Knowledge Hub

The Knowledge Hub is an interactive resource centre, which gathers useful information for Vocational Education and Training teachers and professionals from companies who seek for knowledge and inspiration on zero waste and circular economy. Here, you will find scientific and “grey” literature, standards and legislation, books, good practices, case studies, presentations, videos, software, methods, tools and other relevant resources.

Development of a guidance document on best practices in the Extractive Waste Management Plans – Circular EconomyAction
Development of a guidance document on best practices in the Extractive Waste Management Plans – Circular EconomyAction
English
Author:
Eco-Efficiency Consulting and Engineering Ltd., WEFalck, Pöyry Finland Oy, Botond Kertész, CRS Ingenería
Published:
2019
Sector:
Cross-sectoral
Type of resource:
Book / Guide / Handbook / Report
Country: General
Target Group: Professionals from companies, VET teachers and trainers
free
In this report the best practice sthat contribute to a Circular Economy in Extractive Waste Management Plans (EWMPs), are being identified.
Best PractisesCircular economyEWMPs
The Circular EconomyA review of definitions, processes and impacts
The Circular EconomyA review of definitions, processes and impacts
English
Author:
Vasileios Rizos, Katja Tuokko and Arno Behrens
Published:
2017
Sector:
Cross-sectoral
Type of resource:
Article / Scientific Article
Country: General
Target Group: Professionals from companies, VET teachers and trainers
free
This paper reviews the growing literature on the circular economy with the aim of improving our understanding of the concept as well as its various dimensions and expected impacts. On the basis of this review, it attempts to map the processes involved and their application in different sectors.
Circular economyDefinitionsImpactsProcesses
A multicriteria facility location model for municipal solid waste management in North Greece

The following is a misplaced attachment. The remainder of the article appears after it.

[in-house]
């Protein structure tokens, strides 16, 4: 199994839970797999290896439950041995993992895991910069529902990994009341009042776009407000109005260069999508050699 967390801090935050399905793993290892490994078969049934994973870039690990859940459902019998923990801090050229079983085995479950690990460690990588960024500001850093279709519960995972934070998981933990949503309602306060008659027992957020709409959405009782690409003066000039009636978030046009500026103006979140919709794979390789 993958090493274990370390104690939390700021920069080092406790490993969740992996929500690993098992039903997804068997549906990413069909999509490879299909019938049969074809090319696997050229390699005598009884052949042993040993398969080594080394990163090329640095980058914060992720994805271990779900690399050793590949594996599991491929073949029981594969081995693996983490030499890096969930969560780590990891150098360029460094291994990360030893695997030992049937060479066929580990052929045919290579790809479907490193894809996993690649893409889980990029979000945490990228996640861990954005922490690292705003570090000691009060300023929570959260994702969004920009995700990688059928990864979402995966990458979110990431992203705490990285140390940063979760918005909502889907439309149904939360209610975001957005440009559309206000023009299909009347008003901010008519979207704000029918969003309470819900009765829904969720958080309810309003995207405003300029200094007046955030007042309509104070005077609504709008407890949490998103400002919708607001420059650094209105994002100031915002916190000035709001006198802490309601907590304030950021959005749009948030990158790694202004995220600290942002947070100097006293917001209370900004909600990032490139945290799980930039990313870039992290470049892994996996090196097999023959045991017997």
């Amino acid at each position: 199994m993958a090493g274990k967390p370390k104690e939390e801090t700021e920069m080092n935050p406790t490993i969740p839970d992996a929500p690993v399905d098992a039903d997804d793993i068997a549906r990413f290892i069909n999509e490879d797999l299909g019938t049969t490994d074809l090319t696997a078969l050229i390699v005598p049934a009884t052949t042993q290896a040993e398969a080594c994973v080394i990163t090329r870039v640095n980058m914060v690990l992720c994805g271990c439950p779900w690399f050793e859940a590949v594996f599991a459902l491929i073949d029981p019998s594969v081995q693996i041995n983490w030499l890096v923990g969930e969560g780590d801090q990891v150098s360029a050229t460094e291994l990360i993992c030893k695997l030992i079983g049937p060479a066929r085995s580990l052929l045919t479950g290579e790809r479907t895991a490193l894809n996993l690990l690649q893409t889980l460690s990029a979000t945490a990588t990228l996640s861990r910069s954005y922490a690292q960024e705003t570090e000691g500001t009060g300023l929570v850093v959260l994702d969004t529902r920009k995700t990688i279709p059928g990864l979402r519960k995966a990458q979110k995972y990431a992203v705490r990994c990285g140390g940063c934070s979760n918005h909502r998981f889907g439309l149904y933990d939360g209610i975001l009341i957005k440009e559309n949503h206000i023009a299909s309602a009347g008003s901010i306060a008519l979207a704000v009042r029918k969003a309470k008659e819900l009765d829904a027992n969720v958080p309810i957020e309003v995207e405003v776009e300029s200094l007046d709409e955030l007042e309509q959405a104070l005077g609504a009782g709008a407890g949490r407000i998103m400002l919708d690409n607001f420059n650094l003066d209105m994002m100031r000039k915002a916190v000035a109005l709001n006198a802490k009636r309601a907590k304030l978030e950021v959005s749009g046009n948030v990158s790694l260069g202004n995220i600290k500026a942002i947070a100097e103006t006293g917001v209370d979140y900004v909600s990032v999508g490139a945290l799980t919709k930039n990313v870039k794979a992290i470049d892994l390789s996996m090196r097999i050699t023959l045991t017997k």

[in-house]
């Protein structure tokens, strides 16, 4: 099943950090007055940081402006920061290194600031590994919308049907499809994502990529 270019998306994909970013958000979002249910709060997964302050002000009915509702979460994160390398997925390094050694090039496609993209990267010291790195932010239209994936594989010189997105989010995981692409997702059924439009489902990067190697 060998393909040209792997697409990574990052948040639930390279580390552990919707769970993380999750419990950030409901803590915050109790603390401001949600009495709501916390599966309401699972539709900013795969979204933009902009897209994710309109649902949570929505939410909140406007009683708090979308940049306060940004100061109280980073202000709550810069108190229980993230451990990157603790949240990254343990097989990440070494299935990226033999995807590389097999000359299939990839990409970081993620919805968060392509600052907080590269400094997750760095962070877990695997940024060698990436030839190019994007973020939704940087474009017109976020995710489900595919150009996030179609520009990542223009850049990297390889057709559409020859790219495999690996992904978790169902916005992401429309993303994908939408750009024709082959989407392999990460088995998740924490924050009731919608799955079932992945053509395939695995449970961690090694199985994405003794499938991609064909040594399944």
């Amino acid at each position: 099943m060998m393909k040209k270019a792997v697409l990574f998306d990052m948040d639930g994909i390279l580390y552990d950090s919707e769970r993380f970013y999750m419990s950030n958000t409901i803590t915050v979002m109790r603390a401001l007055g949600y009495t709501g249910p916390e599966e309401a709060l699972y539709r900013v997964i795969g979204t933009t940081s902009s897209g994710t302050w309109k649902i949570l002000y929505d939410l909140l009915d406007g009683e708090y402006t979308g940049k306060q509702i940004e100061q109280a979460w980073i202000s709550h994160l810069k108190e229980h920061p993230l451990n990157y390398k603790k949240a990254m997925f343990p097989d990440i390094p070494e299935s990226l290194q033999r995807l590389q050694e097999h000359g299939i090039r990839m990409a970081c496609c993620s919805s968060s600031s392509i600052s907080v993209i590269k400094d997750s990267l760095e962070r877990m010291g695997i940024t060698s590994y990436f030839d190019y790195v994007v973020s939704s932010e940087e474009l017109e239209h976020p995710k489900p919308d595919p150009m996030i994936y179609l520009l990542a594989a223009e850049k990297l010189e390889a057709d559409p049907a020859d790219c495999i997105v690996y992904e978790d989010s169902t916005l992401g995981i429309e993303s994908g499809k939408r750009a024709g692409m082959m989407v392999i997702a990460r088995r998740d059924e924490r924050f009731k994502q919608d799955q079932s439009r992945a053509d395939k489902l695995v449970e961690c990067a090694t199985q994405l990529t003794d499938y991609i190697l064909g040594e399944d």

A multicriteria facility location model for municipal solid waste management in North Greece
English
Author:
Erkut, E., Karagiannidis, A., Perkoulidis, G. and Tjandra, S.A.,
Published:
2008
Sector:
Cross-sectoral
Type of resource:
Article / Scientific Article
Country:
Target Group: Professionals from companies, VET teachers and trainers
Up to 2002, Hellenic Solid Waste Management (SWM) policy specified that each of the country’s 54 prefectural governments plan its own SWM system. After 2002, this authority was shifted to the country’s 13 regions entirely. In this paper, we compare and contrast regional and prefectural SWM planning in Central Macedonia. To design the prefectural plan, we assume that each prefecture must be self-sufficient, and we locate waste facilities in each prefecture. In contrast, in the regional plan, we assume cooperation between prefectures and locate waste facilities to serve the entire region. We present a new multicriteria mixed-integer linear programming model to solve the location–allocation problem for municipal SWM at the regional level. We apply the lexicographic minimax approach to obtain a “fair” nondominated solution, a solution with all normalized objectives as equal to one another as possible. A solution to the model consists of locations and technologies for transfer stations, material recovery facilities, incinerators and sanitary landfills, as well as the waste flow between these locations.
EnvironmentLocationMultiple criteria analysisMunicipal solid waste
An economic instrument for zero waste, economic growth and sustainability
An economic instrument for zero waste, economic growth and sustainability